And according to the Asthma and Allergy Foundation of America, while the science isn’t conclusive because dog allergies are more difficult to diagnose, “cat allergies are about twice as common as dog allergies.”
This high rate of people is concerning because every year in the US, the average person loses $593 in productivity due to allergic diseases.
Impacts on Immune System
Living with either a dog or a cat from a young age may benefit a child’s allergy resistance.
However, it seems to be dogs alone that offer potential benefits to the immune system. Not only that, but owners of dogs also have fewer infections and are prescribed antibiotics less.
Injuries Due to Falling
This one is a clear point in favor of cats over dogs.
Because of the difference in size, owners tend to trip over their dogs more often than cats. The CDC says that dogs cause 7.5 times more injuries to their owners than the smaller feline pets, primarily due to tripping.
Mental Health Effects
As mentioned earlier in this article, cats and dogs can act as emotional therapy animals.
However, when removing the training that goes into being a therapy animal, dogs do better at improving their owner’s life.
According to one study, dogs score better across the board when it comes to improving their owner’s well-being.
Dog and Cat Attacks
Finally, when comparing dogs to cats, it’s essential to look at how safe each is.
There are approximately 4.5 million dog bites per year in America, 800,000 resulting in medical care. On the other hand, we have about 400,000 total bites with 66,000 requiring emergency medical care with cats.
Another study in Italy showed 58.4 people per 100,000 sustaining injuries to dog bites compared with 17.9 from cats. Other such studies have been conducted worldwide in countries like China, with similar results.
So, there are more dog bites than cat bites annually, and dog bites are significantly more destructive than cat bites.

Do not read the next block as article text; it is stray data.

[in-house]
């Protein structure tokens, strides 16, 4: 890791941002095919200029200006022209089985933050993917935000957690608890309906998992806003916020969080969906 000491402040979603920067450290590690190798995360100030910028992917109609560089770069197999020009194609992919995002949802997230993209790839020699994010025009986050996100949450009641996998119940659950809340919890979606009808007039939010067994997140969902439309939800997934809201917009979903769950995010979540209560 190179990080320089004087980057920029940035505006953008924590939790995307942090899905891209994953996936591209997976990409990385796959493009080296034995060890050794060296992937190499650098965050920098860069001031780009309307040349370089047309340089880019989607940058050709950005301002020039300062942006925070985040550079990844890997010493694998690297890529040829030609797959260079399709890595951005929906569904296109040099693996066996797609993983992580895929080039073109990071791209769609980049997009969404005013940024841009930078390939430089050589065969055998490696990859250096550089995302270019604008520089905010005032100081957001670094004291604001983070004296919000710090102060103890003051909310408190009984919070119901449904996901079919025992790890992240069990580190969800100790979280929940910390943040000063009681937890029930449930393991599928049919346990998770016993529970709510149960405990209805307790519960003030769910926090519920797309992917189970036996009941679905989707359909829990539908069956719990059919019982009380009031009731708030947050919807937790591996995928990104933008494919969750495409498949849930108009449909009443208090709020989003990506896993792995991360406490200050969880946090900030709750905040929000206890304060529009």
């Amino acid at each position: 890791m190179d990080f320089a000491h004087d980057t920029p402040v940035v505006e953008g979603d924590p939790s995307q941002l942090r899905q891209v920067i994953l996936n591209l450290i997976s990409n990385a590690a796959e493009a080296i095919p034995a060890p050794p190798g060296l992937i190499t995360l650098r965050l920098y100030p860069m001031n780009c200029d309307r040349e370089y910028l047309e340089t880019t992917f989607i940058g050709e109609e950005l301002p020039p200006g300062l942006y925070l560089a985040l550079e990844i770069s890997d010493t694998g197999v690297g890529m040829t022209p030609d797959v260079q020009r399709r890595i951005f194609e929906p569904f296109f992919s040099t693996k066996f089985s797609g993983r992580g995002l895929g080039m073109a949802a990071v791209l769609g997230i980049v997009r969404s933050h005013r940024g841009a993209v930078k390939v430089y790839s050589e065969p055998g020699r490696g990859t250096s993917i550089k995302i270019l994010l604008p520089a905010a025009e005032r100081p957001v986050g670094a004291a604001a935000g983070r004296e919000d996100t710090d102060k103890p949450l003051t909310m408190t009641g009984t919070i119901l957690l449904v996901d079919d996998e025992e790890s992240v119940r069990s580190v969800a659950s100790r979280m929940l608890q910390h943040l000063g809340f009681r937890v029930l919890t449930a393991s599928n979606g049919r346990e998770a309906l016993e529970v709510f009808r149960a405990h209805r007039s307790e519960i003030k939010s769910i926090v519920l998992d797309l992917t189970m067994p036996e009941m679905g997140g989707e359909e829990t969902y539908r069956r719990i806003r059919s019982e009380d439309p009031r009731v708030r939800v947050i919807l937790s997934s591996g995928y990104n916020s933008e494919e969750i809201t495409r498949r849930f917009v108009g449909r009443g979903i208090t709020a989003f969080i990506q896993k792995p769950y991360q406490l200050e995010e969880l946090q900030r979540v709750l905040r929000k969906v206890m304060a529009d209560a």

The answer to this question depends on how the criteria are weighted.
Science and statistics show that dogs are more intelligent and provide better service to humans. There are also other intangibles to consider, like the fact that a dog forces you to be more active, yourself.
As a result, dog owners, on average, have lower cholesterol and are less likely to have high blood pressure. However, those walks may simply seem like an added responsibility. In that case, a cat may be better.
Then, owning a cat means less risk of tripping on your pet or sustaining a severe injury from bites.
While the severity of cat bites is generally less than that of dog bites, that factor alone isn’t enough to outweigh all of the benefits that dogs provide.
Not only that, but you can train dogs who bite out of the habit in many instances.
When you add that to things like higher intelligence, helpfulness, and physical and mental health benefits to their owners, dogs have a lot going for them.
Science seems to have declared the winner, and that’s dogs!
Thanks for reading. If you enjoyed this story, you may want to checkout What to Feed Dogs with Upset Stomach and How To Tell if Cat is Sick – 10 Alarming Signs & Symptoms.
- PBS: Which are Smarter, Cats or Dogs?
- American Kennel Club: Are Dogs Really Smarter than Cats?
- University of Melbourne: Why Dogs are Better than Cats
- Asthma and Allergy Foundation of America: Allergic to Your Pet?
- Allergy, Asthma & Immunology Research: Dog and Cat Allergies
- Emergency Medicine Journal: Incidence of Injuries Caused by Dogs and Cats
- Help Guide: The Health and Mood-boosting Benefits of Pets
- Anthrozoos: Pets and Happiness
- US Service Animals: Service Cat
- Legal Match: Animal Bite Accident Statistics